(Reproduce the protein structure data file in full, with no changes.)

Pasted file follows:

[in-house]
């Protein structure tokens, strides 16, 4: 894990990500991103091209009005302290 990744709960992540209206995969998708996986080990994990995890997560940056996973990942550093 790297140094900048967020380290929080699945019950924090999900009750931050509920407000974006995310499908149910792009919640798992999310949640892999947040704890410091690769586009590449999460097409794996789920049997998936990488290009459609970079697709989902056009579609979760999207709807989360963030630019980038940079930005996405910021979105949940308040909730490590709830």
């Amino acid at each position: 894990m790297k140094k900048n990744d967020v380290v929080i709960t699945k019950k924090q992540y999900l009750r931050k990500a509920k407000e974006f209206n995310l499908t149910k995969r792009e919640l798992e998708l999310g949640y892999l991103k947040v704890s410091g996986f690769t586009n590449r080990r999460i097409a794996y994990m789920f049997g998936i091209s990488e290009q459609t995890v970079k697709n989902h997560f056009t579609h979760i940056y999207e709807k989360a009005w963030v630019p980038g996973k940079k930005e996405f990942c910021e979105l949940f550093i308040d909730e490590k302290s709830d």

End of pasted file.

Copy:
[in-house]
């Protein structure tokens, strides 16, 4: 894990990500991103091209009005302290 990744709960992540209206995969998708996986080990994990995890997560940056996973990942550093 790297140094900048967020380290929080699945019950924090999900009750931050509920407000974006995310499908149910792009919640798992999310949640892999947040704890410091690769586009590449999460097409794996789920049997998936990488290009459609970079697709989902056009579609979760999207709807989360963030630019980038940079930005996405910021979105949940308040909730490590709830």
């Amino acid at each position: 894990m790297k140094k900048n990744d967020v380290v929080i709960t699945k019950k924090q992540y999900l009750r931050k990500a509920k407000e974006f209206n995310l499908t149910k995969r792009e919640l798992e998708l999310g949640y892999l991103k947040v704890s410091g996986f690769t586009n590449r080990r999460i097409a794996y994990m789920f049997g998936i091209s990488e290009q459609t995890v970079k697709n989902h997560f056009t579609h979760i940056y999207e709807k989360a009005w963030v630019p980038g996973k940079k930005e996405f990942c910021e979105l949940f550093i308040d909730e490590k302290s709830d």